Rhetorical Strategies in John F. Kennedy Inaugural Address

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In his prominent 1961 Inaugural Address, John F. Kennedy extensively employs pathos, parallelism, antithesis, and varied syntax to captivate millions of people, particularly to persuade them to stand together and attempt to further human rights for the “betterment” of the world. Kennedy’s effective use of various rhetorical styles succeeds in persuading his audience –the world and the U.S citizens—that his newly-seized position as the U.S. President will be worthwhile for all.
Evident throughout his entire address, Kennedy employs a cogent pathos appeal to keep his audience intrigued. This can be demonstrated when Kennedy initially proclaims: “Let the word go forth from this time and place, to friend and foe alike, that the torch has been passed to a new generation of Americans…” who he urges to be “unwilling to witness or permit the slow undoing of…human rights to which this nation has always been committed…” (Kennedy). Kennedy’s usage of “we” rather than “I” gives the audience a sense that they exist as part of something big, perhaps a family, while portraying Kennedy as a people’s president who desires to be a “person in the crowd.” Throughout his address, Kennedy establishes pathos mainly by appealing to American patriotism, a significant concept during the Cold War period in which Americans needed a jingoistic spirit to succeed. By reminding his audience of their forefathers and instigating parallels between “the first revolution” and the present generation, “born in this century, tempered by war, disciplined by a hard and bitter peace, proud of our ancient heritage,” the president grasps the attention of the audience. He even stresses the value of liberty and this generation’s dedication to the survival of that value to rou...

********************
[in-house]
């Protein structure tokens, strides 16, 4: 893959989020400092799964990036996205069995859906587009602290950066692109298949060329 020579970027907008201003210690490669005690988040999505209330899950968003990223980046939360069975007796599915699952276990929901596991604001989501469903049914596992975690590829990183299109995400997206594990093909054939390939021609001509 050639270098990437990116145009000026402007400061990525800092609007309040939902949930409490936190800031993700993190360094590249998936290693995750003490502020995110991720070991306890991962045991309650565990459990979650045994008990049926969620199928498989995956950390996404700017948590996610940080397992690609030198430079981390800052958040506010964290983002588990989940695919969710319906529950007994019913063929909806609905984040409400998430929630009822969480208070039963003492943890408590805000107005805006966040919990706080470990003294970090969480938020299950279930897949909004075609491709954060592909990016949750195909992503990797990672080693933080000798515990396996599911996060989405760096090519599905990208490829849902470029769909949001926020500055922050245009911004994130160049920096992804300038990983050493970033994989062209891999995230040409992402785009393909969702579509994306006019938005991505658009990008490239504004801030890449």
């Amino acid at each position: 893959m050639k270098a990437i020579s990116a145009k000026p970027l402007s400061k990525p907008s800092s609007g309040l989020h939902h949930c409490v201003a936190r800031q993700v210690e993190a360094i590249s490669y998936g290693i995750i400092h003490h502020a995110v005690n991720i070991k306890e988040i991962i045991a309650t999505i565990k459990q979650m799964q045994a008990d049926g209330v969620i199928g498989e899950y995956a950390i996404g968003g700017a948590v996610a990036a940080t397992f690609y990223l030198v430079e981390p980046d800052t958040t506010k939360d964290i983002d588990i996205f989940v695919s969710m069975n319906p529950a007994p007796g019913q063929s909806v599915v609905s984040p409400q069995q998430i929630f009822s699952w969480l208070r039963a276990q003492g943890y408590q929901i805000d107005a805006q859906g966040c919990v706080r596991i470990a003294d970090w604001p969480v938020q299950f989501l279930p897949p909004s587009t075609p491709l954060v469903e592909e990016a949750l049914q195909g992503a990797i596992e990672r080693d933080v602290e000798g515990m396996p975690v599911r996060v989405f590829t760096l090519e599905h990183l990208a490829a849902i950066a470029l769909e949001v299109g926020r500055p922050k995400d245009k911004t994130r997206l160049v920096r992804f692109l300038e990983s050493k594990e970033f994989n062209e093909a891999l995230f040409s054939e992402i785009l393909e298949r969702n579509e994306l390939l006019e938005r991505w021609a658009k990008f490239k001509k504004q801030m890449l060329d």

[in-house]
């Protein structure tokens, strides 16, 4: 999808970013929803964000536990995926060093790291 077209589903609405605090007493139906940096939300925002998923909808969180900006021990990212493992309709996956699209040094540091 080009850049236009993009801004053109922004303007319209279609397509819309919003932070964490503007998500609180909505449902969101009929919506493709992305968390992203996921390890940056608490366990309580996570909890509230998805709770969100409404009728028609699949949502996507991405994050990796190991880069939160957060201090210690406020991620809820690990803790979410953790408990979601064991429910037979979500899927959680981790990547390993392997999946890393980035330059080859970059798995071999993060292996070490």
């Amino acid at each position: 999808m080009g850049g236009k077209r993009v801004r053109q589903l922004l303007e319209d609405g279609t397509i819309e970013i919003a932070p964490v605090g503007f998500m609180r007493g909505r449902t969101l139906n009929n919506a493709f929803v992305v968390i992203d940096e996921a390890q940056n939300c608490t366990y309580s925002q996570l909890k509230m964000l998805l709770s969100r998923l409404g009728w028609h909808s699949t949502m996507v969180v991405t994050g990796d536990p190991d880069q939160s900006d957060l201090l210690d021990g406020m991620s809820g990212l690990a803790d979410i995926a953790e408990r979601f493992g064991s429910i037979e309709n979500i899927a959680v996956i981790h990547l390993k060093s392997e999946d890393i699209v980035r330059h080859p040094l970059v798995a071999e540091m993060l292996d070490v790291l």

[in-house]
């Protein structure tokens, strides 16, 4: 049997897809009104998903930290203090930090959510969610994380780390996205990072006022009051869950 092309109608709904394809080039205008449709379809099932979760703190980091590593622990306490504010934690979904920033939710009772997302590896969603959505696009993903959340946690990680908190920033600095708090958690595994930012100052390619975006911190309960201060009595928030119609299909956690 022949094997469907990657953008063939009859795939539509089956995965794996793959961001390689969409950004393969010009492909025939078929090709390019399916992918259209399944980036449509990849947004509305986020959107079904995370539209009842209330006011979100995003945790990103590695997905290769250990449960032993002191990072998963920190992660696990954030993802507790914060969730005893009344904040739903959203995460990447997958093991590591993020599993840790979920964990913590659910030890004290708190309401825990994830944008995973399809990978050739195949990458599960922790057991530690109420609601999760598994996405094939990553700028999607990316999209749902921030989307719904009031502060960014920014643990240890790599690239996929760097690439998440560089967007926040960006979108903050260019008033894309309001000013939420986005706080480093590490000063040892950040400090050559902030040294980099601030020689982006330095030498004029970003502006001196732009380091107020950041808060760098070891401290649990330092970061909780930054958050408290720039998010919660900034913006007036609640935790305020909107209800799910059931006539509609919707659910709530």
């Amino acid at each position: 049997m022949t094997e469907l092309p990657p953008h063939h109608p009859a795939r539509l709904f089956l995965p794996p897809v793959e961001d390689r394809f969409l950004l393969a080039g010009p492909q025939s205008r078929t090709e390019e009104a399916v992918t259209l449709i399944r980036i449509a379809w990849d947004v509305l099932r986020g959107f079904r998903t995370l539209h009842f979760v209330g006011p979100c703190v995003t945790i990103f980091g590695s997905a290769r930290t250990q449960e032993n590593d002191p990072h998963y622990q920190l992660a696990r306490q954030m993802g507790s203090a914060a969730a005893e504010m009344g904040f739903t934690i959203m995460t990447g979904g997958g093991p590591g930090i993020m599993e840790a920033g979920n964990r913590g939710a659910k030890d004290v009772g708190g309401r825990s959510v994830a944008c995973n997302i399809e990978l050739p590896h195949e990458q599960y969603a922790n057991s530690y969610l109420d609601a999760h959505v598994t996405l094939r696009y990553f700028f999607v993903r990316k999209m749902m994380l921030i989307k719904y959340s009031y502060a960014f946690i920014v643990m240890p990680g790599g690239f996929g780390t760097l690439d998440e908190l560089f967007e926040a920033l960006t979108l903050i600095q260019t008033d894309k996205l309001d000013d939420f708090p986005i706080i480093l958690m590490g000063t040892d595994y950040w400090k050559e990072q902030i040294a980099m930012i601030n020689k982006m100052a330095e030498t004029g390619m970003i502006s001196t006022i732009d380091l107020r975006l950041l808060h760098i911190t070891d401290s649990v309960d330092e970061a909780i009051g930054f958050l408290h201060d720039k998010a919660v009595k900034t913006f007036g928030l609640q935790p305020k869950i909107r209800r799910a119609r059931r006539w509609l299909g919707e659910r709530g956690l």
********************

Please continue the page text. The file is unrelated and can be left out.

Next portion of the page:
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...very once in a while to maintain the formality of the speech and to convey imperative messages to his audience. Interchanging between the short sentences and the lengthy sentences grabs the audience’s full attention, permitting Kennedy to most persuade them that he qualifies for his position as U.S. President.
Hence, through various rhetorical strategies, Kennedy achieves his purpose of gaining the spectators’ favor through stressing major current events that concerned the American people. These significant concepts include American patriotism and American diplomacy, stressed when he begins four consequent paragraphs with the same recurring three words, “Let both sides.” Kennedy’s brilliant use of pathos, parallelism, antithesis, and varied syntax successfully convey his ambitions and hopes for America, as it makes Kennedy’s speech a very memorable one in history.

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